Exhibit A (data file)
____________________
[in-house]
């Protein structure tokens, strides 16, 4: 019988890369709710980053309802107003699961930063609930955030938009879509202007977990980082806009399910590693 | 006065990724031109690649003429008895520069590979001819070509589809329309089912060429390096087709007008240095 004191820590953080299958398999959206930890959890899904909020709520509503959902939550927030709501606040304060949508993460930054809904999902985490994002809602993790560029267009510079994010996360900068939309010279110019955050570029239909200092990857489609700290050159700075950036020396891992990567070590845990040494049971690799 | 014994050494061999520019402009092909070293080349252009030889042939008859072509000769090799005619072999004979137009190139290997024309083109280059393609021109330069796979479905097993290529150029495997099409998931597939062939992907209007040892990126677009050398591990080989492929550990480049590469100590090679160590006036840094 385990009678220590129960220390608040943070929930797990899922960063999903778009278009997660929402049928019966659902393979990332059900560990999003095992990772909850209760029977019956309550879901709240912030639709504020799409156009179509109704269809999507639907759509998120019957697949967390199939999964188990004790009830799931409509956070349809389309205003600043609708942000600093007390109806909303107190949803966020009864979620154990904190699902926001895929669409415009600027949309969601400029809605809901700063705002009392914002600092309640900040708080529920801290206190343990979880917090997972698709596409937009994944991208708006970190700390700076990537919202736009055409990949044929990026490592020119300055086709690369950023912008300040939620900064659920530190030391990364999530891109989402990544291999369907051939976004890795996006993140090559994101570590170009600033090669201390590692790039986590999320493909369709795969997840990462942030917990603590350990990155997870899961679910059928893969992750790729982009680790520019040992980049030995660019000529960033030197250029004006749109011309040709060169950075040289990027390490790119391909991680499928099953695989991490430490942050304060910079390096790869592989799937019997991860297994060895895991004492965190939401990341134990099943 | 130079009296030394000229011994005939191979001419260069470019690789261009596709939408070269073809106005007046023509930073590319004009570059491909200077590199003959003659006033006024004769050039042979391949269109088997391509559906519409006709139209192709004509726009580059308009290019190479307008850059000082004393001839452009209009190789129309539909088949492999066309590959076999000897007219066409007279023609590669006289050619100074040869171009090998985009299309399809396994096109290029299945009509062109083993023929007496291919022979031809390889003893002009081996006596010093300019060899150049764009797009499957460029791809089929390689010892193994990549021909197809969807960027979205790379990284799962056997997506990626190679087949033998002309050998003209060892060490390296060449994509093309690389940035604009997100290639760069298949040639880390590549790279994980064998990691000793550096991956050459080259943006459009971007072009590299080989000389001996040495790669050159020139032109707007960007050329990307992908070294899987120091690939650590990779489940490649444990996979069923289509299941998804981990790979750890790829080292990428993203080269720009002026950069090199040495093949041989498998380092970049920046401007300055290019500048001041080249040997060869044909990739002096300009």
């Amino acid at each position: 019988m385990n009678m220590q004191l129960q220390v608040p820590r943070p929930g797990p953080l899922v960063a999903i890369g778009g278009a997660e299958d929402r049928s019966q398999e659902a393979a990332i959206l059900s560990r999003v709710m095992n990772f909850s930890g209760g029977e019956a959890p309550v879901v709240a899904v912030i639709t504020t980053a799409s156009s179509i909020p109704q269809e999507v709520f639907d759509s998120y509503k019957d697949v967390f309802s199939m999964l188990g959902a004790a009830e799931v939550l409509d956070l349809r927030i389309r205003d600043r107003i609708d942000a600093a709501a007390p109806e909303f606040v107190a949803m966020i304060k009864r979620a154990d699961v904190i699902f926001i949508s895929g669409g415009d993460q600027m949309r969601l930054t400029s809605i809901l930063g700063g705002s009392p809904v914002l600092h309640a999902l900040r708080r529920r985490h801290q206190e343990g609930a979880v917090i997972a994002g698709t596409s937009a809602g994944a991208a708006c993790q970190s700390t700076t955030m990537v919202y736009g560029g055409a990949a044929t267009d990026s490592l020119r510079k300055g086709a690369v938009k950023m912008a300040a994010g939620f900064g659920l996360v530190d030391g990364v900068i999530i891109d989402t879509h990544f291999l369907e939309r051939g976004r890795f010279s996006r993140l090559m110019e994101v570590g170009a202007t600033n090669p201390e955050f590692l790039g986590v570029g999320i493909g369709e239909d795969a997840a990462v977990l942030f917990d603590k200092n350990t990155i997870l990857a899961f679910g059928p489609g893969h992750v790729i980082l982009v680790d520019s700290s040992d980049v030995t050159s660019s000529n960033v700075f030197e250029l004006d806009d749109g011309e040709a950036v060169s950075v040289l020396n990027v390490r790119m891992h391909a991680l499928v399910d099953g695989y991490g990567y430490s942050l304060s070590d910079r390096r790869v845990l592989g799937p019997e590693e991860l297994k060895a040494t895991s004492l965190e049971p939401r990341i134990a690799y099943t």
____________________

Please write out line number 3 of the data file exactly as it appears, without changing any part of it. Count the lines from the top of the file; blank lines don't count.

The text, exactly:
């Amino acid at each position: 019988m385990n009678m220590q004191l129960q220390v608040p820590r943070p929930g797990p953080l899922v960063a999903i890369g778009g278009a997660e299958d929402r049928s019966q398999e659902a393979a990332i959206l059900s560990r999003v709710m095992n990772f909850s930890g209760g029977e019956a959890p309550v879901v709240a899904v912030i639709t504020t980053a799409s156009s179509i909020p109704q269809e999507v709520f639907d759509s998120y509503k019957d697949v967390f309802s199939m999964l188990g959902a004790a009830e799931v939550l409509d956070l349809r927030i389309r205003d600043r107003i609708d942000a600093a709501a007390p109806e909303f606040v107190a949803m966020i304060k009864r979620a154990d699961v904190i699902f926001i949508s895929g669409g415009d993460q600027m949309r969601l930054t400029s809605i809901l930063g700063g705002s009392p809904v914002l600092h309640a999902l900040r708080r529920r985490h801290q206190e343990g609930a979880v917090i997972a994002g698709t596409s937009a809602g994944a991208a708006c993790q970190s700390t700076t955030m990537v919202y736009g560029g055409a990949a044929t267009d990026s490592l020119r510079k300055g086709a690369v938009k950023m912008a300040a994010g939620f900064g659920l996360v530190d030391g990364v900068i999530i891109d989402t879509h990544f291999l369907e939309r051939g976004r890795f010279s996006r993140l090559m110019e994101v570590g170009a202007t600033n090669p201390e955050f590692l790039g986590v570029g999320i493909g369709e239909d795969a997840a990462v977990l942030f917990d603590k200092n350990t990155i997870l990857a899961f679910g059928p489609g893969h992750v790729i980082l982009v680790d520019s700290s040992d980049v030995t050159s660019s000529n960033v700075f030197e250029l004006d806009d749109g011309e040709a950036v060169s950075v040289l020396n990027v390490r790119m891992h391909a991680l499928v399910d099953g695989y991490g990567y430490s942050l304060s070590d910079r390096r790869v845990l592989g799937p019997e590693e991860l297994k060895a040494t895991s004492l965190e049971p939401r990341i134990a690799y099943t």